This opportunity also allows practice of basic skills such as venepuncture and ECG interpretation, as well as a first taste of life as a “proper doctor”. You will rotate through a selection of specialties, both in hospital medicine as well as primary care, and in a selection of hospitals, from large tertiary care “super hospitals” where there are facilities for cardiac, neurosurgery and perhaps event transplantation, to the district general setting.

However, the level of care is more dependent on the healthcare professionals as opposed to the status of these facilities, and you may be pleasantly surprised by the number of opportunities to learn in smaller environments where medical students almost function in the role of a newly qualified doctor.

An elective, undertaken in the final year of study, presents you with the chance to experience a specialty that you feel you may wish to take up after qualification.

At the same time, the possibility of travel may give you an insight into alternate healthcare systems; Australia, which is very close to the set up in the UK, or the third world, where the lack of basic medical supplies can really open your eyes to the hardships some people endure on a daily basis.

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What Qualifications Do You Need?

There are three main routes into medical school. The first is following Chemistry and another science A-level. Having attained high enough grades, you will be eligible for all standard 5 year courses. You would also be suitable for those which are six years long, where the extra year is spent attaining a Batchelor of Science Degree.

If you have high enough A-level grades, but not in the necessary subjects, there is the opportunity to apply for courses where a pre-med year is offered. In this time, you will cover chemistry, biology and physics to a depth required for the study of undergraduate medicine.

As a mature student, if you are already in possession of a health sciences degree, the fast track course, is a dedicated four-year course, which compresses the same material as a five-year degree into a shorter time space, largely by the omission of long summer holidays.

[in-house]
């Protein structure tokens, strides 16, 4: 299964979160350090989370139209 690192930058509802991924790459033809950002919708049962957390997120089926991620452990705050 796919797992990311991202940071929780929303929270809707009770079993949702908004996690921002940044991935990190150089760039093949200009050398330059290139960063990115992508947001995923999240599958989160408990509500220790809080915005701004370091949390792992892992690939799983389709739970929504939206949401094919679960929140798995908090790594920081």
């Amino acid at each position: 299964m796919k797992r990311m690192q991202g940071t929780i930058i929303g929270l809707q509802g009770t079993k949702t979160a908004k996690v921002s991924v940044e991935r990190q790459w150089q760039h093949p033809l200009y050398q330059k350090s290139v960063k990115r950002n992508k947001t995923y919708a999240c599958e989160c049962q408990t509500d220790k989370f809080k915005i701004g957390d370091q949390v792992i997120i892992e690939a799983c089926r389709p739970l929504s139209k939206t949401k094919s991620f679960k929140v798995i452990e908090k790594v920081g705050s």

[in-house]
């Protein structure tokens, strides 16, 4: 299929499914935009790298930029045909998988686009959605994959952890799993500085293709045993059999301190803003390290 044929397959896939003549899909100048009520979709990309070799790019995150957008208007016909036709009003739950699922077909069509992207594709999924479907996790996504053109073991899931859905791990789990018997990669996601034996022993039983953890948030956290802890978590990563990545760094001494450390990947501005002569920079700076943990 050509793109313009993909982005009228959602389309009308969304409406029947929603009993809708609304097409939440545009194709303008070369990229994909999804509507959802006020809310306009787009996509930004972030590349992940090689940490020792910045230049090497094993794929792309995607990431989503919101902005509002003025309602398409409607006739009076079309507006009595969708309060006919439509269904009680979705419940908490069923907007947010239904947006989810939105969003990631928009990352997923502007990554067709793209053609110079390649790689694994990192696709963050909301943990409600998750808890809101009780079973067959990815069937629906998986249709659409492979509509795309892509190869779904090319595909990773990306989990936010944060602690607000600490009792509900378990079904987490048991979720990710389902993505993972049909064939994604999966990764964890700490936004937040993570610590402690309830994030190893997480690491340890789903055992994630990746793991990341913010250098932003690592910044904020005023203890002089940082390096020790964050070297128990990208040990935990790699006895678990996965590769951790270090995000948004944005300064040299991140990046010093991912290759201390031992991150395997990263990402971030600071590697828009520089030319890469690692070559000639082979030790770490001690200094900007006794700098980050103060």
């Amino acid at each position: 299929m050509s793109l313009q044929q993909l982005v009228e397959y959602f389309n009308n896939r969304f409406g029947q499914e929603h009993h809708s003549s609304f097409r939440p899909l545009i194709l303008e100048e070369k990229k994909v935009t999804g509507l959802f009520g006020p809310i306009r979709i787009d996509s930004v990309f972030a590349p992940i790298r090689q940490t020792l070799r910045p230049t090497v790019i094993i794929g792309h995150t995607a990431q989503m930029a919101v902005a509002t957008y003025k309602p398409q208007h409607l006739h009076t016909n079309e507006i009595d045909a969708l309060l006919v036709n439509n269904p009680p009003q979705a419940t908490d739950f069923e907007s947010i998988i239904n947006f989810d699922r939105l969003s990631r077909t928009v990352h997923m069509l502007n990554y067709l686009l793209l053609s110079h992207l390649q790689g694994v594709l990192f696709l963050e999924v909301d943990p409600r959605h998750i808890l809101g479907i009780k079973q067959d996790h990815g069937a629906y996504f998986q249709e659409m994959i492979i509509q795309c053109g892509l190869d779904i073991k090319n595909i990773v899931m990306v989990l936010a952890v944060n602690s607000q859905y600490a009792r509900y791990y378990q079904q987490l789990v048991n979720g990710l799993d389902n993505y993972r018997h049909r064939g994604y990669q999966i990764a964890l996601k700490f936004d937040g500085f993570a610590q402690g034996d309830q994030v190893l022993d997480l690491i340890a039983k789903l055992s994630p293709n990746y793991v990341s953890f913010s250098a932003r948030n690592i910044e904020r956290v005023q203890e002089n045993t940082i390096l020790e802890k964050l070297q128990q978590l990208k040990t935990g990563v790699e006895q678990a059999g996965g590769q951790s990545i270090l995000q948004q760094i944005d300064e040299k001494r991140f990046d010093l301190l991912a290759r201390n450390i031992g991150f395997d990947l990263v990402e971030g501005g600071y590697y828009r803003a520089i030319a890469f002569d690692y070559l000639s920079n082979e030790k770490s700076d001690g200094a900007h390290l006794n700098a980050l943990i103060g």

Naturally, people with the adequate grades in Scottish Highers or the International Baccalaureate are also eligible, as are foreign students who meet the criteria, and often wonderfully enrich what is already a varied cohort of medical students.

In addition to these requirements, UK Medical Schools now have their own entrance exams. These are the UKCAT, BMAT and GAMSAT. The latter is for graduate entry medical courses only.

To be completely sure that you are eligible for a specific university, it is worth first visiting the medical school page of their website or prospectus. If you are still unclear, then a telephone call to the admissions office should hopefully clarify the situation.

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Where Can You Study To Become A Doctor?

According to the Medical Schools Council, there are now 33 medical schools in the United Kingdom, which collectively hope to offer an additional 1,500 places to study medicine by 2018.

Where you choose to study medicine will be based on a number of considerations:

  • What type of course you feel would best suit you (lecture based versus PBL),
  • Where you are in your career (previous health sciences degrees may make you eligible for a fast track four-year course, whereas if you have good A-level grades, but not in the appropriate subjects, you will be required to do a preliminary year),
  • Your home situation (if you are married with children, it will be a big strain if you select a medical school far away from your family).
  • When considering a medical school, visit the school itself, the campus and the city. You will most likely end up practicing, at least initially, in the area where you qualified, so if you feel you would be happy in this place for at least the next five years, apply for this medical school.

    If you can't wait to get away, it is highly unlikely you will feel settled there.

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    What Can You Expect From A Job In Medicine?

    Although medicine is incredibly broad, the initial foundations are fairly generic.